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Tyrannical Email

All right, confess. Do you feel nervous and anxious if you haven’t checked your e-mail in the past five minutes? Do you experience a thrill when you see you have new messages waiting, or a pang of disappointment when there’s nothing new? Do you put your iPhone or Blackberry under the pillow and check it for messages last thing at night and first thing in the morning?

If you answered yes to any of those questions, don’t be ashamed. You’re not alone. According to author and editor John Freeman, many of us are addicted to e-mail. In his new book, The Tyranny of E-Mail, he confesses:

“Six months before beginning this book, I was receiving two to three hundred messages a day. I would log on in the morning and watch new e-mail march down my Outlook screen with a small bubble of joy -- I was needed! -- and a mountain of dread: if I didn’t respond to these messages, I would offend people, miss out on some key piece of business, add to the ever-increasing backlog of messages that was growing like a mulch pile in leaf season.”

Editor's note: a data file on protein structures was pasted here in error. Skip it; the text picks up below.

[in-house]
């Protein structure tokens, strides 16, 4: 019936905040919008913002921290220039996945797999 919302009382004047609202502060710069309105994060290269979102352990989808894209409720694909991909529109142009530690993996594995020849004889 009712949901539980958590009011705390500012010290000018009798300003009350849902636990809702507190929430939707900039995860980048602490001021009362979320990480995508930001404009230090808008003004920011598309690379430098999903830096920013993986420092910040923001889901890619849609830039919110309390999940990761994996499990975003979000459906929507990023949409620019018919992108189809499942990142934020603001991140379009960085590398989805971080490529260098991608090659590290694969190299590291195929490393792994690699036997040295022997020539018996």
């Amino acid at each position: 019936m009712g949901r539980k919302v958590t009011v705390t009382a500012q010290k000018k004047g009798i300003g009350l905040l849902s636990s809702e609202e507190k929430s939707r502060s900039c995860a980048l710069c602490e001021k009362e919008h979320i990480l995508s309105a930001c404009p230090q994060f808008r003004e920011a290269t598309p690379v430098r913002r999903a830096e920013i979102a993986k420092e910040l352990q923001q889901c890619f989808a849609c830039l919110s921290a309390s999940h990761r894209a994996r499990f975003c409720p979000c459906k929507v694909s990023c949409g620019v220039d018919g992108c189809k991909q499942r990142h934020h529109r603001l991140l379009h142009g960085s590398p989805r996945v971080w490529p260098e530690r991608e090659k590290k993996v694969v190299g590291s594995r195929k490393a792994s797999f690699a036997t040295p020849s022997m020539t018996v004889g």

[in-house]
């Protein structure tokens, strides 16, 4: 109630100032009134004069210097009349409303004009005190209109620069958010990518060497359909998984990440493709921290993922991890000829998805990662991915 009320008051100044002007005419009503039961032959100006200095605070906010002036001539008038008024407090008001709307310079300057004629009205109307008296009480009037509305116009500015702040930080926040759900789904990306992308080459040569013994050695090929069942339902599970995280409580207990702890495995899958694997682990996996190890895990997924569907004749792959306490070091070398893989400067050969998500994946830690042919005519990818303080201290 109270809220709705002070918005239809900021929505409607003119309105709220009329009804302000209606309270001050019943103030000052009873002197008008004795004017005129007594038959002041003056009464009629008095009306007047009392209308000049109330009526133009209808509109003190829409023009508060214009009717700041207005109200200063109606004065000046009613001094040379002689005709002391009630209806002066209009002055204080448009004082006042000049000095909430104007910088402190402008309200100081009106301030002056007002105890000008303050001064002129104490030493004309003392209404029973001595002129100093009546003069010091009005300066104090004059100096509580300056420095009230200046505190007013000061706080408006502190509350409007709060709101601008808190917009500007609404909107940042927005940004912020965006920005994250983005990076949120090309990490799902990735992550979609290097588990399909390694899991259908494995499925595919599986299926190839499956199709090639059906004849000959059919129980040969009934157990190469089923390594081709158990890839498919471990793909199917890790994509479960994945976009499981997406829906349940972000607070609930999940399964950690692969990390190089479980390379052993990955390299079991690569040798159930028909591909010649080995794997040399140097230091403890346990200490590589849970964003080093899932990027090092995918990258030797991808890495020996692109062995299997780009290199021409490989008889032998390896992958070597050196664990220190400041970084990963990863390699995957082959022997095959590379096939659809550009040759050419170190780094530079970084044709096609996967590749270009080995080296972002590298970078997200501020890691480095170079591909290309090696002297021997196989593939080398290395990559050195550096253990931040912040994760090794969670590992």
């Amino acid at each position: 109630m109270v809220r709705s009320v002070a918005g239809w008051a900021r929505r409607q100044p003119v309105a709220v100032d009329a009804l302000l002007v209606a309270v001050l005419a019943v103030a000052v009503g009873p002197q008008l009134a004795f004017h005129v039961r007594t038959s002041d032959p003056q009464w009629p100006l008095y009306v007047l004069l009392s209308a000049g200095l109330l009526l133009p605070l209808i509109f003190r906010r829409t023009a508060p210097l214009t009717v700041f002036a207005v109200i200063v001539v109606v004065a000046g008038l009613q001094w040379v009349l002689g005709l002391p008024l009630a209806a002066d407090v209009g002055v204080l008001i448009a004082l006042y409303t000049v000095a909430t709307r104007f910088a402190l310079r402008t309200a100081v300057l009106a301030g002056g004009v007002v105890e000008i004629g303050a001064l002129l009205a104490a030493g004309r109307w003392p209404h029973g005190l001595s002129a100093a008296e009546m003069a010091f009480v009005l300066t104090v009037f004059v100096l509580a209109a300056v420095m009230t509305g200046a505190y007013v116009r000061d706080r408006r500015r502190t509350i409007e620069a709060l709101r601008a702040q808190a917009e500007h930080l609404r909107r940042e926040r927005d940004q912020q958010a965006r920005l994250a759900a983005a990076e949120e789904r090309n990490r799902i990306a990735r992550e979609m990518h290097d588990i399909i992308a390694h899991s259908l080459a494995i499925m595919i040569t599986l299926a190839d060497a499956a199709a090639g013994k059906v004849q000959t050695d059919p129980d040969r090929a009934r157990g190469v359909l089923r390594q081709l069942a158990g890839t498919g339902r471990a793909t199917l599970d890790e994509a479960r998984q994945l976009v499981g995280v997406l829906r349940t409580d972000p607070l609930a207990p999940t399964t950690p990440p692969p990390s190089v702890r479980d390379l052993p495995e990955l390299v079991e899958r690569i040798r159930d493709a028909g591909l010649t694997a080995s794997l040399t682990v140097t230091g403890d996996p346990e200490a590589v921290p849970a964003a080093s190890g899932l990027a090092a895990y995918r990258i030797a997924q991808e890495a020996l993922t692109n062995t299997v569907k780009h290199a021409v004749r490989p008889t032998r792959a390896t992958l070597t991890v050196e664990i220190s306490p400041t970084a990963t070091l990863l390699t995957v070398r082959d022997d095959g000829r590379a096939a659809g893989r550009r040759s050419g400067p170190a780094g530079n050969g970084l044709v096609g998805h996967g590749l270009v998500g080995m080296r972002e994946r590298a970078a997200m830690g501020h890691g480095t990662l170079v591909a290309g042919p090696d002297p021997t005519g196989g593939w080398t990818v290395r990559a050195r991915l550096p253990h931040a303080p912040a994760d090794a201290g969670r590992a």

The Tyranny of E-Mail provides a wealth of fascinating and frightening statistics about the e-mail deluge:

  • 35 trillion e-mail messages were sent in 2007
  • 300 million messages are sent every minute
  • the average corporate worker in the United States spends 40% of their workday sending and receiving an average 200 e-mails
  • 62 percent of Americans check their e-mail on vacation
  • 67 percent of them say they’ve checked their e-mail in bed

(On a local note, Freeman says that in 1986, 1,500 students and faculty at Simon Fraser University were using e-mail, sending between 10,000 and 20,000 messages each month. Twenty years later, there were more than 40,000 e-mail accounts at SFU, and users were sending 10 million e-mails per month, a 14,000 percent increase.)

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